The first rigorous approach to finding the true value of pi was **based on geometrical approximations**. Around 250 B.C., the Greek mathematician Archimedes drew polygons both around the outside and within the interior of circles. Measuring the perimeters of those gave upper and lower bounds of the range containing pi.

### Why is pi invented? ›

Oughtred used π to represent the circumference of a given circle, so that his π varied according to the circle's diameter, rather than representing the constant we know today. The circumference of a circle was known in those days as the 'periphery', hence the Greek equivalent 'π' of our letter 'π'.

**Why pi is the most mysterious number? ›**

Simply put, pi is weird. Mathematicians call it a "transcendental number" because **its value cannot be calculated by any combination of addition, subtraction, multiplication, division, and square root extraction**.

**What is the mystery of pi? ›**

**Pi is a never-ending number**

It can't be expressed as a fraction; it doesn't end with a repeating pattern (like the decimal expression of 1/3, 0.33333…, in which the threes repeat forever), or terminate after a certain number of decimal places (like 3/4, or . 75). It just keeps going, going, and going.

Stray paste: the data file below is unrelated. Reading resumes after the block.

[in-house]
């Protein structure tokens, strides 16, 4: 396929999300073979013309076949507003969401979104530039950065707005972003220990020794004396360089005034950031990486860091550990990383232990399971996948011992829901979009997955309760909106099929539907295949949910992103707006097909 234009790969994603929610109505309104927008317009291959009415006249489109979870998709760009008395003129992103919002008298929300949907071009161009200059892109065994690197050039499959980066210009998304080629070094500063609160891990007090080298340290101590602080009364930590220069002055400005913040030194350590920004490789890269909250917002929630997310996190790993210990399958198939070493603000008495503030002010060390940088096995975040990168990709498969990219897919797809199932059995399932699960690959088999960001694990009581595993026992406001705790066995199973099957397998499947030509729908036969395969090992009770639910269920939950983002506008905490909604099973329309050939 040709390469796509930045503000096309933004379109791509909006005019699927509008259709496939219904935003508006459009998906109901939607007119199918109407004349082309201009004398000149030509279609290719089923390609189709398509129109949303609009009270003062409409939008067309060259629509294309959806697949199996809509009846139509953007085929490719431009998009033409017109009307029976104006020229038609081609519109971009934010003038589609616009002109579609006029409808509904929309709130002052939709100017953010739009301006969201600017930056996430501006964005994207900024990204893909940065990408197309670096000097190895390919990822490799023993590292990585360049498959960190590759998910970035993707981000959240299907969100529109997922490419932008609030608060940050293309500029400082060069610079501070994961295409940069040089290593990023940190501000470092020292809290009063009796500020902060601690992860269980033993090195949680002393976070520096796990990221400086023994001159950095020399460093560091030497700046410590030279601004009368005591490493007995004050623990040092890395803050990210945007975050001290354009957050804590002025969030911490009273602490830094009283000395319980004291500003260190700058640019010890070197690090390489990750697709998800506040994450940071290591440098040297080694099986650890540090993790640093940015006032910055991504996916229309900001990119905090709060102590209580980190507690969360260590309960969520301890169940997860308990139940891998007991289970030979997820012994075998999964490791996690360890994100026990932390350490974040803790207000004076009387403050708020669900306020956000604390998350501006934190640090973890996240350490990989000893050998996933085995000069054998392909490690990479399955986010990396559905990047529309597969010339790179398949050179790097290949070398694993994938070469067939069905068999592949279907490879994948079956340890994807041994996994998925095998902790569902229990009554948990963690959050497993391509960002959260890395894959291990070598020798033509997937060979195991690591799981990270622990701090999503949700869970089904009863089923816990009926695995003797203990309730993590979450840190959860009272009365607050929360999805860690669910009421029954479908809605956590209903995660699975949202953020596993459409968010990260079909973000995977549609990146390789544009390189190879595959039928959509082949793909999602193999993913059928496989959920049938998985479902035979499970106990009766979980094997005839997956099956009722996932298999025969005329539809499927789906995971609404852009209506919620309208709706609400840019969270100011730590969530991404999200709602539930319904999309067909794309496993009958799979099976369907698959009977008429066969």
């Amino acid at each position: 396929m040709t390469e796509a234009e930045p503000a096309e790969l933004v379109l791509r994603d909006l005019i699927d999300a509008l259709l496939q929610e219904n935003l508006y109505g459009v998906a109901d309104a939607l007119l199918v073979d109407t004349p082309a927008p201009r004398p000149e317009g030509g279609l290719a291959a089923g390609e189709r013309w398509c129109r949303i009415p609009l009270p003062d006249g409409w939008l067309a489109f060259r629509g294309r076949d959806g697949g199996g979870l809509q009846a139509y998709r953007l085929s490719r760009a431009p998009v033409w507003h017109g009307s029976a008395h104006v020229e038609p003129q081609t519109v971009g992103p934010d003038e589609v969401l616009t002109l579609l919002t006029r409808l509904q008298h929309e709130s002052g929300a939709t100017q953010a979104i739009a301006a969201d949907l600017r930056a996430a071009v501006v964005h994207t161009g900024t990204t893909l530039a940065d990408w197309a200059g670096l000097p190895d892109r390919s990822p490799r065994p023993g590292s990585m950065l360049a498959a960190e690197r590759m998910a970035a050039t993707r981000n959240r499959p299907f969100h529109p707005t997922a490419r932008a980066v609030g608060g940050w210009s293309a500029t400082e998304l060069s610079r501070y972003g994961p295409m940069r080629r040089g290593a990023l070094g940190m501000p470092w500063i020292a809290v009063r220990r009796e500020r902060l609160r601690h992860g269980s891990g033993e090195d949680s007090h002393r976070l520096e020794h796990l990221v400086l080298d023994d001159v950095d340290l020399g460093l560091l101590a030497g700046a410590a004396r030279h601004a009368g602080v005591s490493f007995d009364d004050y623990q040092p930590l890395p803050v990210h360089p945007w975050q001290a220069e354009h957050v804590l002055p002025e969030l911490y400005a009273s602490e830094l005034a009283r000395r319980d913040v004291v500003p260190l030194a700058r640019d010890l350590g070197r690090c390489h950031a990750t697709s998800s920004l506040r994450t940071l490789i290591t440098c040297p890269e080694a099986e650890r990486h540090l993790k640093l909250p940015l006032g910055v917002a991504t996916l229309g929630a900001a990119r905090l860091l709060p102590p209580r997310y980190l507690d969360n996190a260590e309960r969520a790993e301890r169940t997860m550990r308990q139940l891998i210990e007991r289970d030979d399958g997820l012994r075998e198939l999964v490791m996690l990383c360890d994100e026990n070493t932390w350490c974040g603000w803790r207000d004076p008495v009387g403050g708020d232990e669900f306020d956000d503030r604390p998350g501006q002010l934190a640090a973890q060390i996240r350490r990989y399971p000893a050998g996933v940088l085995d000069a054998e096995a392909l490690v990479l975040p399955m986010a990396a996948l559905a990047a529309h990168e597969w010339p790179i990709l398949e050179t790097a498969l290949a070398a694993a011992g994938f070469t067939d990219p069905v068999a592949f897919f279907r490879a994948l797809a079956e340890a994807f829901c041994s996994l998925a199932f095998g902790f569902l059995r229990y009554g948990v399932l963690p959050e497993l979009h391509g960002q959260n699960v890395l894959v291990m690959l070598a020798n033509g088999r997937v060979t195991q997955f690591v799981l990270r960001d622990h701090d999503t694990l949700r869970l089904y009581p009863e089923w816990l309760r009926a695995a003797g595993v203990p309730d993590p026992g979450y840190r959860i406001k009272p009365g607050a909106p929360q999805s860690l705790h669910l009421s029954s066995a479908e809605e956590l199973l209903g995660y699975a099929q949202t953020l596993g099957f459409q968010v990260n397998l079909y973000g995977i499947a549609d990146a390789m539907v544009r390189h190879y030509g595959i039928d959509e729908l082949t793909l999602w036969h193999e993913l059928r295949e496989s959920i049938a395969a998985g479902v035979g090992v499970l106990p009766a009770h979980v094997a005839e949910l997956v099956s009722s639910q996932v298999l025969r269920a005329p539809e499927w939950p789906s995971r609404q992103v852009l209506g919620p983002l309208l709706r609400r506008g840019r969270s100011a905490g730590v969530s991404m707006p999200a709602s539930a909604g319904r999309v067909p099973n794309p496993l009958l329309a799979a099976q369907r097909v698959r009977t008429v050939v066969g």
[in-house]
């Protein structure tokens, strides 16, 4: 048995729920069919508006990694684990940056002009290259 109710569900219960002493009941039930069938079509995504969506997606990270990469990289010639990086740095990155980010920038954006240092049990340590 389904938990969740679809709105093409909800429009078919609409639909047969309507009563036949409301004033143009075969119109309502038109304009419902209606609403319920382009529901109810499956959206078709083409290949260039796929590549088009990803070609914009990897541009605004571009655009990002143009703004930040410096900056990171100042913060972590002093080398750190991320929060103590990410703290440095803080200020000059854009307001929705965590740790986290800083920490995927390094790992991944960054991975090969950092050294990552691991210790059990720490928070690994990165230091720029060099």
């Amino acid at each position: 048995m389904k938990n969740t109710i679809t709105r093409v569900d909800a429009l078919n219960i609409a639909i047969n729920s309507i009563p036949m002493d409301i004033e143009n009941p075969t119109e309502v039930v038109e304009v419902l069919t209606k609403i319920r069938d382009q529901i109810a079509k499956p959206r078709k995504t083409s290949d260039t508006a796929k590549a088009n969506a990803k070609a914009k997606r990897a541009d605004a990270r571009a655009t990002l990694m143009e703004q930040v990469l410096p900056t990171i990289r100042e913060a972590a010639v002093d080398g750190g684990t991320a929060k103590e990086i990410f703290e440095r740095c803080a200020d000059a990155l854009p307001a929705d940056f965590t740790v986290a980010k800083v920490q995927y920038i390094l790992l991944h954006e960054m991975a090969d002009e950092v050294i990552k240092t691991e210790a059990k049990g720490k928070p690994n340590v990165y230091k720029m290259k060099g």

**What pi means? ›**

The abbreviation "P.I." stands for "Principal Investigator" and is routinely used in the United States to denote a "head of the laboratory" or "research group leader" (wikipedia), and serves to refer to active researchers with potential funding for PhD students or post-doctoral researchers.

**When was first Pi Day? ›**

The idea of "Pi Day" originated with physicist Larry Shaw, who organized the first Pi Day celebration at the San Francisco Exploratorium in 1988. Almost exactly twenty-one years later, on March 11, 2009, the U.S. House of Representatives passed a resolution proclaiming **March 14** to be National Pi Day.

**Who died on Pi Day? ›**

Later known for his crazy hair, **Einstein** rocked the science world with his theory of relativity and his oft-quoted E = mc2 equation. The physicist died on April 18, 1955, but only after making a lasting impression on the world.

**Is there a 0 in pi? ›**

**The first zero in pi occurs at position 32**. What is the probability of a digit not occurring in 32 or greater randomly chosen digits?

**What is the first number in pi? ›**

The first 100 digits of pi are **3.1415926535 8979323846 2643383279 5028841971 6939937510 5820974944 5923078164 0628620899 8628034825 3421170679**. The value of pi starts with a 3 followed by a decimal point.

**What is the Colour of pi? ›**

Remember that Pi has already associated the color **orange** positively with the Hindu religion.

**What is the first 1000000000000 digits of pi? ›**

**3.1415926535 8979323846 2643383279 5028841971 6939937510 5820974944 5923078164 0628620899 8628034825 3421170679** …